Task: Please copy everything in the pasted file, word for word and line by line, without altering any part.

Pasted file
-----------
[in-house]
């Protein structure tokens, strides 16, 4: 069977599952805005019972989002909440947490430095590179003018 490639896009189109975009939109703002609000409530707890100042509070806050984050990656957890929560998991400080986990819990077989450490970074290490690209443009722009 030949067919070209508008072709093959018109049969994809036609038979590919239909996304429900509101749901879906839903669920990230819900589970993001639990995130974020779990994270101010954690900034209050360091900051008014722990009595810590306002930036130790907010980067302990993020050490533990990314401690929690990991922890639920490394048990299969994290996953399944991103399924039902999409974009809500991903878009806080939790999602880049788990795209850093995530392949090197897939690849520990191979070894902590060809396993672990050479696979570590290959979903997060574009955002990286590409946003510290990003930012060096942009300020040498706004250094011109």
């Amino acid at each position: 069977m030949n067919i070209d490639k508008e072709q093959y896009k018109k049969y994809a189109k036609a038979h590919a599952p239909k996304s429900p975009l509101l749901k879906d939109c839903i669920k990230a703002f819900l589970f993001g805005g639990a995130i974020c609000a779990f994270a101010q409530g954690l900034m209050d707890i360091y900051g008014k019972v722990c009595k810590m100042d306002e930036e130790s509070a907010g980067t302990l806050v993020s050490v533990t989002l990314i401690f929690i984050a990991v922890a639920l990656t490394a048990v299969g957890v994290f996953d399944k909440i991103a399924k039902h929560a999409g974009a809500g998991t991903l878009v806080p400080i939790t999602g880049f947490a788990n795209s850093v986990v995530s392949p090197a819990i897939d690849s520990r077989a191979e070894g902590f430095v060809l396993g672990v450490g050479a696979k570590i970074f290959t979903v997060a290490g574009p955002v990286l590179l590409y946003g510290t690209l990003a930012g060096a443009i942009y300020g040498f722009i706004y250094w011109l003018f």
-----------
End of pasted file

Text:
[in-house]
């Protein structure tokens, strides 16, 4: 069977599952805005019972989002909440947490430095590179003018 490639896009189109975009939109703002609000409530707890100042509070806050984050990656957890929560998991400080986990819990077989450490970074290490690209443009722009 030949067919070209508008072709093959018109049969994809036609038979590919239909996304429900509101749901879906839903669920990230819900589970993001639990995130974020779990994270101010954690900034209050360091900051008014722990009595810590306002930036130790907010980067302990993020050490533990990314401690929690990991922890639920490394048990299969994290996953399944991103399924039902999409974009809500991903878009806080939790999602880049788990795209850093995530392949090197897939690849520990191979070894902590060809396993672990050479696979570590290959979903997060574009955002990286590409946003510290990003930012060096942009300020040498706004250094011109």
């Amino acid at each position: 069977m030949n067919i070209d490639k508008e072709q093959y896009k018109k049969y994809a189109k036609a038979h590919a599952p239909k996304s429900p975009l509101l749901k879906d939109c839903i669920k990230a703002f819900l589970f993001g805005g639990a995130i974020c609000a779990f994270a101010q409530g954690l900034m209050d707890i360091y900051g008014k019972v722990c009595k810590m100042d306002e930036e130790s509070a907010g980067t302990l806050v993020s050490v533990t989002l990314i401690f929690i984050a990991v922890a639920l990656t490394a048990v299969g957890v994290f996953d399944k909440i991103a399924k039902h929560a999409g974009a809500g998991t991903l878009v806080p400080i939790t999602g880049f947490a788990n795209s850093v986990v995530s392949p090197a819990i897939d690849s520990r077989a191979e070894g902590f430095v060809l396993g672990v450490g050479a696979k570590i970074f290959t979903v997060a290490g574009p955002v990286l590179l590409y946003g510290t690209l990003a930012g060096a443009i942009y300020g040498f722009i706004y250094w011109l003018f």